Colorado Association of REALTORS | Report: Adapting Colorado Water Systems
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Report: Adapting Colorado Water Systems

Nov 15 2022

Report: Adapting Colorado Water Systems

The Common Sense Institute released its report on “Adapting Colorado’s Water Systems for a 21st Century Economy and Water Supply.”

“Water has been and remains an important issue that will affect housing development,” said CAR’s VP of Public Policy Liz Peetz, who also serves on the Board of Directors for the Common Sense Institute. “We need more than one approach to manage the dwindling supply.”

The report issued six statewide calls to action for any agencies or individuals working toward private and public water system adaptation:

  • Incentivize collaboration to create water plans rather than creating competition by establishing regional water authorities. Fund the water plan with public and private funding.
  • Increase “demand management” programs to reduce acquisition costs, such as setting standards for turf management and sharing surplus supplies among cities.
  • Secure Colorado River supplies, including maintaining trans basin diversions and retiring less-productive irrigated land.
  • Prioritize long-term water supply solutions that meet municipal use, all while preserving agricultural supply. Assist farmers financially to invest in water-saving technologies.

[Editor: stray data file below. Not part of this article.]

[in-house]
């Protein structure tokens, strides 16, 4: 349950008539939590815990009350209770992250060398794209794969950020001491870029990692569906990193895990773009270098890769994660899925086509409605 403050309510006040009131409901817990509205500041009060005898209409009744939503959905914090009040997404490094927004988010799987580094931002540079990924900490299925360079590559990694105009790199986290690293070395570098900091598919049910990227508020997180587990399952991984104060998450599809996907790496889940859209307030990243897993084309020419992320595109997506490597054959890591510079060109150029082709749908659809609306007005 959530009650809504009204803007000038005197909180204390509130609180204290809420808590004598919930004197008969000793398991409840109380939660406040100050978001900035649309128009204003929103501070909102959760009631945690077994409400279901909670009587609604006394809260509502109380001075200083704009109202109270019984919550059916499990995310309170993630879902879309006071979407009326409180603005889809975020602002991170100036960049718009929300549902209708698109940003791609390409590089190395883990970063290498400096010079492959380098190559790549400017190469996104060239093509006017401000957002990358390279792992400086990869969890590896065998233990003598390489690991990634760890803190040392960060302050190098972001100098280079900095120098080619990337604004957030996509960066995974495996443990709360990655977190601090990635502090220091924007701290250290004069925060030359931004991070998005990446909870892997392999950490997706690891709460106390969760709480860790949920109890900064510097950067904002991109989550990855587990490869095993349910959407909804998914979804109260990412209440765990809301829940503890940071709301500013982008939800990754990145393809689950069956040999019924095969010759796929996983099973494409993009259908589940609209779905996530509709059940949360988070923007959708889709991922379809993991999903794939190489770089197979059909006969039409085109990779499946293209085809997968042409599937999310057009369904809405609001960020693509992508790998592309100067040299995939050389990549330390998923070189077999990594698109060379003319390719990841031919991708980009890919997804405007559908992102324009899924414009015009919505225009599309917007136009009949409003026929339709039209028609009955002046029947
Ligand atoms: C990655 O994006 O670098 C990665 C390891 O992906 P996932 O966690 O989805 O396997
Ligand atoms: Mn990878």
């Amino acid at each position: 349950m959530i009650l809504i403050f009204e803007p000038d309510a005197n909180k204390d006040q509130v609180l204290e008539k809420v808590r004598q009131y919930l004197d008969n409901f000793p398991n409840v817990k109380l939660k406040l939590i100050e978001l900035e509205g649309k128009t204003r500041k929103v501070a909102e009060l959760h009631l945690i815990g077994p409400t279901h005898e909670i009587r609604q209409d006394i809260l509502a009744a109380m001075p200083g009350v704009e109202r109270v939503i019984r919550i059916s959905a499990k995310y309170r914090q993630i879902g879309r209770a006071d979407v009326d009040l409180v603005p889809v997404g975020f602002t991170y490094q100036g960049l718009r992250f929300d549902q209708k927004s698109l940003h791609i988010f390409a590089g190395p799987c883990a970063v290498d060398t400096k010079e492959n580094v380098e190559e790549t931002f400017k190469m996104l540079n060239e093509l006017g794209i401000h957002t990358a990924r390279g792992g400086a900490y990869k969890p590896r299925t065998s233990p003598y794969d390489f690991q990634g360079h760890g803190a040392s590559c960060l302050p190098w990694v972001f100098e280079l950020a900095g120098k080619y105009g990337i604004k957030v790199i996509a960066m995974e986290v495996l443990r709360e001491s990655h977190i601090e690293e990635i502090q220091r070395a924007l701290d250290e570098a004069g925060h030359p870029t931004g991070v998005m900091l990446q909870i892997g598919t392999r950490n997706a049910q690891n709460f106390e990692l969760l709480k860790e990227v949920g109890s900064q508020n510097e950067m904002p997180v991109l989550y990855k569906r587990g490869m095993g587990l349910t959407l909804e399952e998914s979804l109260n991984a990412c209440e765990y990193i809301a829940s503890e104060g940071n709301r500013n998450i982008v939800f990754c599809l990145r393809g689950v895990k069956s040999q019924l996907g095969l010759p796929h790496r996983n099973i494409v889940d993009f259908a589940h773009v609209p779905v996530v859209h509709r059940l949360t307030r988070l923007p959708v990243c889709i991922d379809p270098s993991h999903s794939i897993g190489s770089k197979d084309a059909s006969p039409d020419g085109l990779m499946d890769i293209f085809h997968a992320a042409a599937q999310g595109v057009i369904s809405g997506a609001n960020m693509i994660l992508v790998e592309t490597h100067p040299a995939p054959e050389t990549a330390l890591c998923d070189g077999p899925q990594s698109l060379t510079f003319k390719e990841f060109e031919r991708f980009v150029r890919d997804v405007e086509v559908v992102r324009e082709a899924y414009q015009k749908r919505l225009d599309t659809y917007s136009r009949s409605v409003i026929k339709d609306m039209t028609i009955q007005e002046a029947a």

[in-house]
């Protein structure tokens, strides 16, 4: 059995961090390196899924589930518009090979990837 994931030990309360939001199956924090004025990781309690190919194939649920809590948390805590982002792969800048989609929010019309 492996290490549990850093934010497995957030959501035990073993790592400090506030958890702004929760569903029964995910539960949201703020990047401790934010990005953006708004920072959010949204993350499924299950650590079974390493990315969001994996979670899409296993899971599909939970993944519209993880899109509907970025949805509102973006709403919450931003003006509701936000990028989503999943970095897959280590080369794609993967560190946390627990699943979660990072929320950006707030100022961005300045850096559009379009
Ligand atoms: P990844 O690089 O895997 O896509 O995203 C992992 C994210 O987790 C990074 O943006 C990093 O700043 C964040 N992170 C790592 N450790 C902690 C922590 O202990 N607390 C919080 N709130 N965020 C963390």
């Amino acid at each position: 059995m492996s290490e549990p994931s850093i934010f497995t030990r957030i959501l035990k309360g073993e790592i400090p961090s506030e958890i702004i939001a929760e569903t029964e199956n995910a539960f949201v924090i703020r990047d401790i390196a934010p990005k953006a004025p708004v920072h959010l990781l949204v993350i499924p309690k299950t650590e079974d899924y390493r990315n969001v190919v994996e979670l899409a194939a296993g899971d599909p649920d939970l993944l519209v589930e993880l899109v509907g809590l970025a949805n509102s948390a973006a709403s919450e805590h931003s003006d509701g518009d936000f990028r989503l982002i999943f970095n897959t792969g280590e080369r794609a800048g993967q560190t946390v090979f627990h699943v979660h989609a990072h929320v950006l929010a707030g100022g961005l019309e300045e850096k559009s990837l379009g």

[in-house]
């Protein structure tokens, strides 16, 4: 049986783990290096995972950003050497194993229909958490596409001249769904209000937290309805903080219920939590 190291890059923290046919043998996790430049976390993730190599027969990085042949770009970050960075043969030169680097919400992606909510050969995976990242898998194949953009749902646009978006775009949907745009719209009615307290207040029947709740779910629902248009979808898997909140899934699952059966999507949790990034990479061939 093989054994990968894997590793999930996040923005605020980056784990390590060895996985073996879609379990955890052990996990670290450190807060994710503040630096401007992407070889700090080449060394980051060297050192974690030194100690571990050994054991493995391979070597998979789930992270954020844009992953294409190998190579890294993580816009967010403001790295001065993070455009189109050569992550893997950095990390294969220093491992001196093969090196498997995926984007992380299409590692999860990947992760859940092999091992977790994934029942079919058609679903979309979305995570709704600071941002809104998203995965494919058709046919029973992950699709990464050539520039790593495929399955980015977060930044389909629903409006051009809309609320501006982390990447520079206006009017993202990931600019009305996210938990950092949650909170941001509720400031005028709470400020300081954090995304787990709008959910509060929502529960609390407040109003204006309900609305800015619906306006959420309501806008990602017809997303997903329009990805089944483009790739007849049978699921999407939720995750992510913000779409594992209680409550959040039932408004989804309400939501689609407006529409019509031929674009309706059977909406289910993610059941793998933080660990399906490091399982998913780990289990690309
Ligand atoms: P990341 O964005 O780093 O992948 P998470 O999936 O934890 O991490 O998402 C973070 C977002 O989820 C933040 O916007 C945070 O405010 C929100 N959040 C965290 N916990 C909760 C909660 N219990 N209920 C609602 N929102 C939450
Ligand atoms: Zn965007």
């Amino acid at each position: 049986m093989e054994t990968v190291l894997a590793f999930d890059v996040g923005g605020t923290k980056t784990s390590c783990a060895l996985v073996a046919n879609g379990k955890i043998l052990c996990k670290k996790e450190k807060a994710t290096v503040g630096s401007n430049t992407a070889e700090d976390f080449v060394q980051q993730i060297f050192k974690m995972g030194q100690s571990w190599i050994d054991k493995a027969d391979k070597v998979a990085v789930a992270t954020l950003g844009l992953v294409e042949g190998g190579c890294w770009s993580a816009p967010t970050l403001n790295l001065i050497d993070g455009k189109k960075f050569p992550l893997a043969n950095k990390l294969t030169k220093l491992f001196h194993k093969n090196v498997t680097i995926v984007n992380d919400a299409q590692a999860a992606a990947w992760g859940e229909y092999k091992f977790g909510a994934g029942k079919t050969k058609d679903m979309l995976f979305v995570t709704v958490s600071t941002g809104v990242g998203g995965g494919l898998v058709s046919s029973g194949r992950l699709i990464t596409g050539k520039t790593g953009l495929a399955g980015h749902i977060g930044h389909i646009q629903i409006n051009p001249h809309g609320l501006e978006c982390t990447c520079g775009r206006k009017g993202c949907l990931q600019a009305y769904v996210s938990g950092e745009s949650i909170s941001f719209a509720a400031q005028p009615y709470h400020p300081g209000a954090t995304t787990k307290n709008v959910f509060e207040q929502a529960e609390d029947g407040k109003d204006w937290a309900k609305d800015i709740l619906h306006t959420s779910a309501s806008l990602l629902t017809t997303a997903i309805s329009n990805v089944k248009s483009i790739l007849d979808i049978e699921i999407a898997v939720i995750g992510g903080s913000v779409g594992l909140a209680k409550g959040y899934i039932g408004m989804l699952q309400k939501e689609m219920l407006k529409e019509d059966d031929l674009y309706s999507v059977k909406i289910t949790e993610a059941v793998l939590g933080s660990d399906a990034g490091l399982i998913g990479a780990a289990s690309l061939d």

• Increase resources for forest and watershed management and maintain water flow for recreation and the environment.
  • Allow for greater flexibility within the law to create projects within and outside of the state, which would allow for more research and innovative projects.

Authored by Terry J. Stevinson Fellows, Jennifer Gimbel, and Eric Kuhn, the study provides recommendations to meet the competing challenges to Colorado’s water supply with specific information and actionable recommendations for each major river basin in Colorado.

“The number one thing we all have to understand is we have to do more with less,” said Kuhn. “How do we preserve the things that make Colorado the state we recognize today? To save attributes like outdoor recreation and our agricultural economy, we simply have to do more with less.”

“We have to think out of the box,” said Gimbel. “To move forward successfully, we have to seize on innovative ideas. Regionalization of projects has already delivered innovation and we have to build on those examples.”

Water Report Synopsis:

Full Water Report:

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